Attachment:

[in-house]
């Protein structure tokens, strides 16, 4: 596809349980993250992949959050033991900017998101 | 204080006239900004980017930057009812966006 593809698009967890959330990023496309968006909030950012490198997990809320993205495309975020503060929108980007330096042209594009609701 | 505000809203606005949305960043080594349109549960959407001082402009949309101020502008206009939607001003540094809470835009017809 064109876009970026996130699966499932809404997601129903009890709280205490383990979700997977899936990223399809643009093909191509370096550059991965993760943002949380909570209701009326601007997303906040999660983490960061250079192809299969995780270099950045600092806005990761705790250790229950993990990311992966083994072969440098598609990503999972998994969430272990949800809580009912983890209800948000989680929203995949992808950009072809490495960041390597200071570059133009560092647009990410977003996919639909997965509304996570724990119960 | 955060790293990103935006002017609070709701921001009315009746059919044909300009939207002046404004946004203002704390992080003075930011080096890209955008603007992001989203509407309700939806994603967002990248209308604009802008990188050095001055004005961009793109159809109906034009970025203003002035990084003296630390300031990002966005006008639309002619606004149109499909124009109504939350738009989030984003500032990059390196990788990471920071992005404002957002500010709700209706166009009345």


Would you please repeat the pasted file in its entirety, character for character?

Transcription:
[in-house]
């Protein structure tokens, strides 16, 4: 596809349980993250992949959050033991900017998101 | 204080006239900004980017930057009812966006 593809698009967890959330990023496309968006909030950012490198997990809320993205495309975020503060929108980007330096042209594009609701 | 505000809203606005949305960043080594349109549960959407001082402009949309101020502008206009939607001003540094809470835009017809 064109876009970026996130699966499932809404997601129903009890709280205490383990979700997977899936990223399809643009093909191509370096550059991965993760943002949380909570209701009326601007997303906040999660983490960061250079192809299969995780270099950045600092806005990761705790250790229950993990990311992966083994072969440098598609990503999972998994969430272990949800809580009912983890209800948000989680929203995949992808950009072809490495960041390597200071570059133009560092647009990410977003996919639909997965509304996570724990119960 | 955060790293990103935006002017609070709701921001009315009746059919044909300009939207002046404004946004203002704390992080003075930011080096890209955008603007992001989203509407309700939806994603967002990248209308604009802008990188050095001055004005961009793109159809109906034009970025203003002035990084003296630390300031990002966005006008639309002619606004149109499909124009109504939350738009989030984003500032990059390196990788990471920071992005404002957002500010709700209706166009009345």